Augustus and How He Changed the Roman Empire

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Augustus and How He Changed The Roman Empire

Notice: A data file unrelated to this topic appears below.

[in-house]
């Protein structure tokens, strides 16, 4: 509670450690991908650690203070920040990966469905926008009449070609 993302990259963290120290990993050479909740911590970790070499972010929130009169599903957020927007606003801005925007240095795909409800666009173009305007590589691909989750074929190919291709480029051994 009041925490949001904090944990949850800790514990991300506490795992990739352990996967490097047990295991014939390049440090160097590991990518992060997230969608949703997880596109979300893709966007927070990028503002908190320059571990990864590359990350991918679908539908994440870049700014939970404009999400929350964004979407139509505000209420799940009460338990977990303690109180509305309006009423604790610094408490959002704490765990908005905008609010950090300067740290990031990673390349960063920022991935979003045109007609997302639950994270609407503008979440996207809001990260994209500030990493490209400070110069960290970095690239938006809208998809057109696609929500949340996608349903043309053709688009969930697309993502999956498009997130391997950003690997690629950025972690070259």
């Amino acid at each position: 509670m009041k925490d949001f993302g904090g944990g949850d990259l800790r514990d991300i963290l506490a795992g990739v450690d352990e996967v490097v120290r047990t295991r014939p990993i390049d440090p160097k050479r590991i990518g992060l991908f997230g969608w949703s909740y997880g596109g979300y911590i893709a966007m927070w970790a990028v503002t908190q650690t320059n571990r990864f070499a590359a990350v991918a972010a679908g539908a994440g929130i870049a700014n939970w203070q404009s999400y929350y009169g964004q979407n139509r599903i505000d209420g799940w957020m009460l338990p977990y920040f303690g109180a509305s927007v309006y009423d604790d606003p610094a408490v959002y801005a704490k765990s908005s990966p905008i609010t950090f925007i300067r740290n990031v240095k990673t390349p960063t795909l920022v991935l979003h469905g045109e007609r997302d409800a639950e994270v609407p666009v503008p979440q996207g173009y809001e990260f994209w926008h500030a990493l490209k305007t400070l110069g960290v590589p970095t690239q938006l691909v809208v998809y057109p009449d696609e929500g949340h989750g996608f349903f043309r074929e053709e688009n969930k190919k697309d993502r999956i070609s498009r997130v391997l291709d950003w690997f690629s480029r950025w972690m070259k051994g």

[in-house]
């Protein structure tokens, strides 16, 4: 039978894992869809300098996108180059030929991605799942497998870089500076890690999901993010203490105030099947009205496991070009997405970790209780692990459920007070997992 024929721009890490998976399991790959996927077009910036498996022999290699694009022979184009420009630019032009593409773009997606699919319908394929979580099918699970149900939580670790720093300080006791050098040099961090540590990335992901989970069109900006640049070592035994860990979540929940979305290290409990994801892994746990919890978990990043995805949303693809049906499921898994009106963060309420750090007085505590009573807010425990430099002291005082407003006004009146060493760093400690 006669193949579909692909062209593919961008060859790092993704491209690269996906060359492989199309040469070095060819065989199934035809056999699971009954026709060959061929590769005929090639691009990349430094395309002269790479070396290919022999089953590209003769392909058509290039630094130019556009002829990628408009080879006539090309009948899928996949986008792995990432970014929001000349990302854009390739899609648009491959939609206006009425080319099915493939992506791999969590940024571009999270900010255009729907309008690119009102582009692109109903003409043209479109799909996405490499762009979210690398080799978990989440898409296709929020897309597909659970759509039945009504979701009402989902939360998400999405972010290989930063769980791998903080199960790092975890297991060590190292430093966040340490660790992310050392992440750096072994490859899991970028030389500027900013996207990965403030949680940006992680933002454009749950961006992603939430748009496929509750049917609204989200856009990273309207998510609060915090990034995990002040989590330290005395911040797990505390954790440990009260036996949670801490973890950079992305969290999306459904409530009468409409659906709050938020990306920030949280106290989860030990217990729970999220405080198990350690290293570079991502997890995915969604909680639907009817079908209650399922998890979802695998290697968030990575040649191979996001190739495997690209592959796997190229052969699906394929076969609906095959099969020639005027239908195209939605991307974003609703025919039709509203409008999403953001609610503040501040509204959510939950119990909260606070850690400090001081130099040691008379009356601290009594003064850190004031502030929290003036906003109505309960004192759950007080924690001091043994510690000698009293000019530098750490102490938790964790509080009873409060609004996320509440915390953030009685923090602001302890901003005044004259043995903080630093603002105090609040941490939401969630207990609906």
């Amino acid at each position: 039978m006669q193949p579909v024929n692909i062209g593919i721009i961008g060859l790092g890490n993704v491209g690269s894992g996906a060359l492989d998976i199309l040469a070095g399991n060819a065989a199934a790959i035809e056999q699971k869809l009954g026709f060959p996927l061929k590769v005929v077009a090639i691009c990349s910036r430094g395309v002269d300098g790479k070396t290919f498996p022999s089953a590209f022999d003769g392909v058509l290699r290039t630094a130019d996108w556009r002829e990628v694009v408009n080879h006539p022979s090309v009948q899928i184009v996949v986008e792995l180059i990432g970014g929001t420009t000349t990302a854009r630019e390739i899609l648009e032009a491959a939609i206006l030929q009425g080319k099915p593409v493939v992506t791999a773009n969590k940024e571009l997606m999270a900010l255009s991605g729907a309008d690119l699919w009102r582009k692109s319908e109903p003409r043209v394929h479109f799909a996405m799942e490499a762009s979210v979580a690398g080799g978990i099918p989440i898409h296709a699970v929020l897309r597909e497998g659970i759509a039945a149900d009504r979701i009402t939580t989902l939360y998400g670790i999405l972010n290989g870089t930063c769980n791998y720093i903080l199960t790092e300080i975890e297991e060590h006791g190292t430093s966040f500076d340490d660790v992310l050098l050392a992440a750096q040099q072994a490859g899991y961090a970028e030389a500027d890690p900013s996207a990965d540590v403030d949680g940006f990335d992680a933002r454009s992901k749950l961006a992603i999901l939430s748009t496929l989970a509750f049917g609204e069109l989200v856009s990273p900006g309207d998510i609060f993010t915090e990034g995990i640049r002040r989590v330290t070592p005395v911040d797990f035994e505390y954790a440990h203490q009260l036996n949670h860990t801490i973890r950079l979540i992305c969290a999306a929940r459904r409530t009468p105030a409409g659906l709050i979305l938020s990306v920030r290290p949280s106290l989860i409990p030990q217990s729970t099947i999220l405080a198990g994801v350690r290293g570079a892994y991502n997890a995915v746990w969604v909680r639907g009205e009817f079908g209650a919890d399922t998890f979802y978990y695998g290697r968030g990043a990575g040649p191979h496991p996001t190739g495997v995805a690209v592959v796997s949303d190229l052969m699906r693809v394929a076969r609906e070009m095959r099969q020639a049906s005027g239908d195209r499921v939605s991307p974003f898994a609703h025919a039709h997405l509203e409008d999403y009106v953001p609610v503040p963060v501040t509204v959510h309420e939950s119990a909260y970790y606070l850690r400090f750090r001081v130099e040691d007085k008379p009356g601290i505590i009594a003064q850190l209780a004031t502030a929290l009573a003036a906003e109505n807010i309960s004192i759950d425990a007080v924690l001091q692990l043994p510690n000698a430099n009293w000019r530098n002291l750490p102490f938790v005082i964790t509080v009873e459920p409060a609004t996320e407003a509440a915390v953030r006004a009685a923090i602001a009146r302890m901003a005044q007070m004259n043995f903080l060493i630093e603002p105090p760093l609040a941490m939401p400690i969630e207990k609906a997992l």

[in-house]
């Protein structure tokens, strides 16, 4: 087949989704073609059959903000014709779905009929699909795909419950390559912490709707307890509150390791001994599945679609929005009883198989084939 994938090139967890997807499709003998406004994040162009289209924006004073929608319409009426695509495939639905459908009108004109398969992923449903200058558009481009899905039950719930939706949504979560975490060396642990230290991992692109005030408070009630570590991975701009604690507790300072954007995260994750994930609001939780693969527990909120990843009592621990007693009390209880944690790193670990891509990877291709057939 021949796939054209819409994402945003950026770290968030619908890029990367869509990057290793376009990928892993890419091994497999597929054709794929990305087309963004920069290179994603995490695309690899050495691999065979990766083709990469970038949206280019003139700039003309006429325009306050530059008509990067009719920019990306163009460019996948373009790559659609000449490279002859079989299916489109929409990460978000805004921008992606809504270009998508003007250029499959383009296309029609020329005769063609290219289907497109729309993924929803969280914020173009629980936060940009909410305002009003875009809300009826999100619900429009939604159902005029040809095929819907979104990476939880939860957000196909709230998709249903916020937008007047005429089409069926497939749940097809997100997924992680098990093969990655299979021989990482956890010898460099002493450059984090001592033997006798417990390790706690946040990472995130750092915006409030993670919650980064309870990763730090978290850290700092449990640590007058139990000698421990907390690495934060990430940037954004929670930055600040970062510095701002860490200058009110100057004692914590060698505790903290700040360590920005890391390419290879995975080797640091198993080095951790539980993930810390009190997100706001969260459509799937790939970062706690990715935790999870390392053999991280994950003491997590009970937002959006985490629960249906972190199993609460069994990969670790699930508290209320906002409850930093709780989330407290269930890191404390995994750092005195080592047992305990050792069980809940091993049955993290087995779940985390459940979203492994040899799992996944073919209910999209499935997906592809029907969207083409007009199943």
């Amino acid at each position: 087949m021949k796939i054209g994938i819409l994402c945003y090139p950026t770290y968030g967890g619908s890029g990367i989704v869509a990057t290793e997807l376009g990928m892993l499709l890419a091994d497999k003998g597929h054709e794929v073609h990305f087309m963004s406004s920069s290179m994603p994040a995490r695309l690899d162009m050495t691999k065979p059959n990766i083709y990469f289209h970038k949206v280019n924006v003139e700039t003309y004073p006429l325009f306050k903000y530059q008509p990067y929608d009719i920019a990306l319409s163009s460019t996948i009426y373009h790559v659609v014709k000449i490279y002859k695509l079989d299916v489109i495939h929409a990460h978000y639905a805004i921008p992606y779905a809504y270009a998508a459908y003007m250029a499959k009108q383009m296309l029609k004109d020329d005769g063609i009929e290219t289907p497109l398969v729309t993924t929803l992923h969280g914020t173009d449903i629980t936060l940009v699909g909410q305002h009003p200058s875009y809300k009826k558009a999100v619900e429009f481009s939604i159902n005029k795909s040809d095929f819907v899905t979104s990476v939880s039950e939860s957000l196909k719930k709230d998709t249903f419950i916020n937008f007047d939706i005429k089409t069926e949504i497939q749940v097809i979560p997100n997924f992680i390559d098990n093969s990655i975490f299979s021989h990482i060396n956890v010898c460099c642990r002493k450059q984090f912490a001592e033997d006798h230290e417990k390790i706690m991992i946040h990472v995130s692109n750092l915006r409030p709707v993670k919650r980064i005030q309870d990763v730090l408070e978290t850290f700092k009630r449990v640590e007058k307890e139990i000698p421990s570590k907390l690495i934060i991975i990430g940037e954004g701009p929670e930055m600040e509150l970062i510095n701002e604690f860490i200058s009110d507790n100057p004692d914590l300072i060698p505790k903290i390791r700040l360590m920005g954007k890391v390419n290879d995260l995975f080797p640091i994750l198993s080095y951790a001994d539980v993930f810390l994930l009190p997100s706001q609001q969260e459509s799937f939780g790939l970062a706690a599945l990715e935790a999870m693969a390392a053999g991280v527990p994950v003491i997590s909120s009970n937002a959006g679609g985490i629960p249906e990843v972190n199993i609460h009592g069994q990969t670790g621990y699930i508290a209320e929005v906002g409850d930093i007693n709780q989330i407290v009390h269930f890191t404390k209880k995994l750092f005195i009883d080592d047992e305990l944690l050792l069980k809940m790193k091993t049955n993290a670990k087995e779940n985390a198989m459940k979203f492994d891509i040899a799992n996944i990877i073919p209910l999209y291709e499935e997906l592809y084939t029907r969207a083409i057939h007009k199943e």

Two problems facing the late Roman Empire was the instability and non unification caused by inner family civil wars. Rome's rapid expansion, after the Punic Wars, resulted in changes that permanently divided the state. Both Aristocrats and Plebeians wanted total control of Rome and tried to destroy each other. Civil war was the the only way to solve problems in politics. Consequently, the power of the military became strong. Control of Rome's armies changed from the government to the generals because the soldiers began to listen to their generals rather than to the Government. On dismissal from military service, the soldiers had no farms to return to, and they depended entirely on whatever land and money their generals could provide since the government was unwilling or unable to supply veterans with living necessities. (2) Thus, the generals became centers of power. The general who dominated the strongest army ruled the state. Repeated power struggles of these military strongmen ignited more civil wars that further lessened the stability and unity of the late Roman Empire. Augustus saw how divided to the Roman civil wars were. He understood that control of the soldiers by the government was necessary for the establishment of peace and order throughout the Roman Empire. He wanted to reorganize and begin changes in the military to assure that it would not rise again in support of a general to challenge the power of the state. Since warfare within the Empire was eliminated, the role of the legions changed. Its main objectives consisted in protecting the borders from foreign foes and stopping conquered lands through the gradual introduction of the Roman language, law, administration, and engineering. Augustus' priority was to reduce the number of the legions from 60 to 28, settling in the process more than 100,000 veterans in colonies in Italy, Africa, Asia, and Syria. While drafting financed...
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